Everything but the vital thing: why he did it. Not how he got away with it, which was un-problematic given the forlorn lives of his victims, most of whom still remain unidentified, but why he allowed that link in his psyche between sex and death to deliver him and them into such a mess of evil. In Killing for Company Brian Masters attempts, with the active participation of his subject, to explain how a person like Nilsen came to be; how his necrophiliac fantasies invaded real life; how, in Masters’s words, it is possible to wake up in the morning to a man’s head in a pot on the gas stove.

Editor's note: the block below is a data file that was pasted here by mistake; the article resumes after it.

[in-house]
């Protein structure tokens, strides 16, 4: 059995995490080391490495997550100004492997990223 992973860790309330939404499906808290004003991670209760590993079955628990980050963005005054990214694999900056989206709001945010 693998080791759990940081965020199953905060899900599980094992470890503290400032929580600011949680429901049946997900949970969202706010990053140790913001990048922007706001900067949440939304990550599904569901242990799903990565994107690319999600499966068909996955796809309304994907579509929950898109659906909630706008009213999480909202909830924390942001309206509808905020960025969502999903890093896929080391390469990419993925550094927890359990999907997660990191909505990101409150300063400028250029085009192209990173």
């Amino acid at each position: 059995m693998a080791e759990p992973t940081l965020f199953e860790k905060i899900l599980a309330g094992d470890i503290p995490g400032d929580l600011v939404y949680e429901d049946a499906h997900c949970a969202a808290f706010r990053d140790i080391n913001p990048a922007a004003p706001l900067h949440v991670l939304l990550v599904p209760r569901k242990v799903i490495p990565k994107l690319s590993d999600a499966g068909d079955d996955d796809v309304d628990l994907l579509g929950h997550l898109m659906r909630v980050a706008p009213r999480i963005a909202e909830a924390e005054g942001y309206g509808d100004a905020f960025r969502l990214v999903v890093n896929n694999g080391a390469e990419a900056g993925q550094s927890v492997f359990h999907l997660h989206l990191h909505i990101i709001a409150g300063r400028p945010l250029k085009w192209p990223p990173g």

Nilsen was born in Fraserburgh, the second son of a doomed marriage between a local girl and a Norwegian sailor. His parents had three children but were never able to set up house together, so he grew up in the care of his mother’s people. His grandfather died when he was six, the corpse being displayed in the local fashion for relatives to pay their last respects. The sight affected Nilson deeply: in some sense, it would seem, death was his primal scene. After leaving school Nilsen was in the Army for 11 years, serving in Germany and Aden and resigning after Bloody Sunday in Londonderry in 1972. A few months later he joined the Metropolitan Police. Only at this point, in his mid-twenties, did he begin to move in the homosexual world. But a gay policeman’s lot is not a happy one: Nilsen soon resigned from the Force; then, after a period with no job, he joined the Department of Employment, where he was still working when he was arrested.